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Worst-case scenarios Russia and Turkey are on the brink of open warfare in Syria. Here’s where each side miscalculated and why a hot war is still unlikely.
On February 18, Turkish and Russian diplomats held talks in Moscow that were supposed to resolve the latest in a series of Syrian crises. Not only were the two countries unable to strike up a compromise; they ended up on the brink of war. President Recep Tayyip Erdogan announced on February 19 that a Turkish operation against Syrian government forces was “unavoidable.” In response, Russia vowed to support the Syrian military while expressing hope that it might still be possible to deescalate the conflict. By the morning of February 20, shots had been fired, though the immediate future of Russian-Turkish tensions remains uncertain. Dmitry Kuznets analyzes the likelihood of open conflict.
How has the Syrian conflict escalated in recent weeks?
In January 2020, the Syrian Army embarked on what seemed like a decisive mission in a nearly decade-long war: With Russian support, Syrian forces intended to wipe out the country’s last remaining opposition enclave in the provinces of Idlib and Aleppo. Initially, the situation looked like yet another ‘escalation in a ceasefire zone,’ far from the first in recent years. It seemed that after a few slight gains by the Syrian government, Turkey would step in as usual to mediate a ceasefire. However, this time, the defenses of al-Qaeda’s Islamist forces crumbled, and Syrian troops began advancing quickly along Highway M5, moving deep into the opposition enclave. Syrian Islamist commander Abu Mohammad al-Julani announced that his troops were struggling to resist the government’s attacks thanks to renewed involvement from Russian aviation and artillery units.
Despite their long record of deescalating similar crises, phone negotiations between Presidents Vladimir Putin and Recep Tayyip Erdogan failed to stop the Syrian advance. The two heads of state only managed to agree on the continuation of military and diplomatic negotiations. Those negotiations took place on February 18, but even they only exacerbated the crisis.
What do Russia and Turkey want?
Russia and Turkey have both pointed repeatedly to an agreement signed in Sochi in the fall of 2018. That deal dictates that a ceasefire must be maintained in the Idlib enclave on the following conditions:
- As allies of Syrian President Bashar al-Assad, Russia and Iran were obligated to keep Syrian forces from advancing on the enclave in Idlib.
- As an ally to some of the groups opposing Assad from inside the enclave, Turkey promised to move all fighters 20 km (12.4 miles) away from the front lines and separate the “moderate” anti-Assad opposition from terrorist fighters close to al-Qaeda.
- Turkish, Russian, and Iranian observation posts were established in the no man’s land on the front lines, with a few dozen soldiers stationed at each post.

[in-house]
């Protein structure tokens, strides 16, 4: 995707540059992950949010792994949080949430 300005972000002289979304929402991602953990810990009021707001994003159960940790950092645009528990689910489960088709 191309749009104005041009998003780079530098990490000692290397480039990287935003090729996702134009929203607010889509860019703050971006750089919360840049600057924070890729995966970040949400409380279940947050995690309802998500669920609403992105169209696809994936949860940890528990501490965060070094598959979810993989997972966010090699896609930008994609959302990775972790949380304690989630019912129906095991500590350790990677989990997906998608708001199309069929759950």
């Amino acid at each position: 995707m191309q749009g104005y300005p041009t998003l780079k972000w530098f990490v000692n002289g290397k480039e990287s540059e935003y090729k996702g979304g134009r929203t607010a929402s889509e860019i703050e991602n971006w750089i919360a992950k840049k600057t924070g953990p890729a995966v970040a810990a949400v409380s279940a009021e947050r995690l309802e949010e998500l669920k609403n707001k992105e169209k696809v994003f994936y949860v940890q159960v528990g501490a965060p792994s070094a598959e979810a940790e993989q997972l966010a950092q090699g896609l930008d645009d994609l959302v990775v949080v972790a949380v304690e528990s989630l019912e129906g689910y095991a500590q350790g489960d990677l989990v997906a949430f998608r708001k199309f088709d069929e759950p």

- The opposition groups stationed in the enclave were also obligated to maintain freedom of movement (including for government-owned vehicles) along Idlib Province’s two primary highways: route M5 from Damascus to Aleppo and route M4 from Latakia to Aleppo.
Turkey, Syria, and Russia have all violated the Sochi agreement. By this point, the demands issued by the Turkish government on one hand and Russian leaders on the other have become mutually exclusive:
- Turkey has demanded that all sides fulfill the Sochi agreement, no strings attached. This would mean Syrian forces retreating to the lines defined in the Sochi memorandum by the end of February, yielding all the territory they have seized since May 2019. In the absence of such a withdrawal, the Turkish military would ‘induce’ a retreat by force.
- Russia has also demanded that the Sochi memorandum be fulfilled, meaning that the Idlib enclave should be liberated from al-Qaeda-aligned Islamists and the two major highways should be reopened. If Turkey does not fulfill those two elements of the agreement, Moscow has promised to force it to do so by supporting a Syrian military attack.
What happened on the ground while Russia and Turkey were negotiating?
Turkey made the decision to support retreating Islamist troops, introducing its own artillery units into the conflict along with Syrian proxy troops equipped with Turkish armored vehicles, antitank rockets, and antiaircraft missiles. Those proxy units shot down two Syrian helicopters, destroyed multiple tanks, and attempted several counterattacks against the advancing Syrian forces. However, the counterattacks were unsuccessful and resulted in the loss of multiple Turkish armored vehicles.
Meanwhile, with negotiations ongoing, Russia chose to accelerate the Syrian government advance. While moving along Highway M5 on February 14 and 15, Assad’s forces attacked a unit composed primarily of pro-Julani Islamists from the rear. The attack took place in the suburbs of Aleppo, where the decisive battle in the entire Syrian Civil War has stretched on for years (local troops call it “the mother of all battles”). The front lines came to a halt at Aleppo in 2012 and stayed there; opposition fighters erected a powerful line of defense that took pro-government forces years to overcome. This time, however, the fighters surrendered within a few days under the threat of being surrounded from the rear.